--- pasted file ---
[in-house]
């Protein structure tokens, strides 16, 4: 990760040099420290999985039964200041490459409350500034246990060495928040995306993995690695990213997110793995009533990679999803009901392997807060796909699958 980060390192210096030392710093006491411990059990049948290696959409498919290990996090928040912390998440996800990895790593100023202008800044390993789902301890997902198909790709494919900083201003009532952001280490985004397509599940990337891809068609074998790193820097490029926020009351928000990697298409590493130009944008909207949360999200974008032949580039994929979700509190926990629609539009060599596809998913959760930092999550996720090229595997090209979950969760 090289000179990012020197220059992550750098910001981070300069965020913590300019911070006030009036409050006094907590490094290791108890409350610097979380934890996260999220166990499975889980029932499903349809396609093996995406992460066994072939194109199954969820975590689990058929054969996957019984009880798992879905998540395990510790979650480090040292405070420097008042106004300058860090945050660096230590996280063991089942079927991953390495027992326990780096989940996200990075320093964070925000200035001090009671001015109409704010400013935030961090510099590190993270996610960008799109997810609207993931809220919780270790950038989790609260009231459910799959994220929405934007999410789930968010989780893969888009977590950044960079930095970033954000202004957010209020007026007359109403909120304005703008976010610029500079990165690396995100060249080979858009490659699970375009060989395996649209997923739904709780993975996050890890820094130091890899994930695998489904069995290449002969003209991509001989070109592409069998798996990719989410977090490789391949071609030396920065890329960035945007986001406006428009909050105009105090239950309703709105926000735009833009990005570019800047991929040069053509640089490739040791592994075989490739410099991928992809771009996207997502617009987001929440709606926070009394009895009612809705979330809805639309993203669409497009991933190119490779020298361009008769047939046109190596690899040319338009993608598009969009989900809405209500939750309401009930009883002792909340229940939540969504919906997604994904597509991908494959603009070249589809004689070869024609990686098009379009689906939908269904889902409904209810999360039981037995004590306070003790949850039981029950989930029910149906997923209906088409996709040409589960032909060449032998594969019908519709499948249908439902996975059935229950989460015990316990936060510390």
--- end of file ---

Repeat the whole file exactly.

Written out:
[in-house]
């Protein structure tokens, strides 16, 4: 990760040099420290999985039964200041490459409350500034246990060495928040995306993995690695990213997110793995009533990679999803009901392997807060796909699958 980060390192210096030392710093006491411990059990049948290696959409498919290990996090928040912390998440996800990895790593100023202008800044390993789902301890997902198909790709494919900083201003009532952001280490985004397509599940990337891809068609074998790193820097490029926020009351928000990697298409590493130009944008909207949360999200974008032949580039994929979700509190926990629609539009060599596809998913959760930092999550996720090229595997090209979950969760 090289000179990012020197220059992550750098910001981070300069965020913590300019911070006030009036409050006094907590490094290791108890409350610097979380934890996260999220166990499975889980029932499903349809396609093996995406992460066994072939194109199954969820975590689990058929054969996957019984009880798992879905998540395990510790979650480090040292405070420097008042106004300058860090945050660096230590996280063991089942079927991953390495027992326990780096989940996200990075320093964070925000200035001090009671001015109409704010400013935030961090510099590190993270996610960008799109997810609207993931809220919780270790950038989790609260009231459910799959994220929405934007999410789930968010989780893969888009977590950044960079930095970033954000202004957010209020007026007359109403909120304005703008976010610029500079990165690396995100060249080979858009490659699970375009060989395996649209997923739904709780993975996050890890820094130091890899994930695998489904069995290449002969003209991509001989070109592409069998798996990719989410977090490789391949071609030396920065890329960035945007986001406006428009909050105009105090239950309703709105926000735009833009990005570019800047991929040069053509640089490739040791592994075989490739410099991928992809771009996207997502617009987001929440709606926070009394009895009612809705979330809805639309993203669409497009991933190119490779020298361009008769047939046109190596690899040319338009993608598009969009989900809405209500939750309401009930009883002792909340229940939540969504919906997604994904597509991908494959603009070249589809004689070869024609990686098009379009689906939908269904889902409904209810999360039981037995004590306070003790949850039981029950989930029910149906997923209906088409996709040409589960032909060449032998594969019908519709499948249908439902996975059935229950989460015990316990936060510390």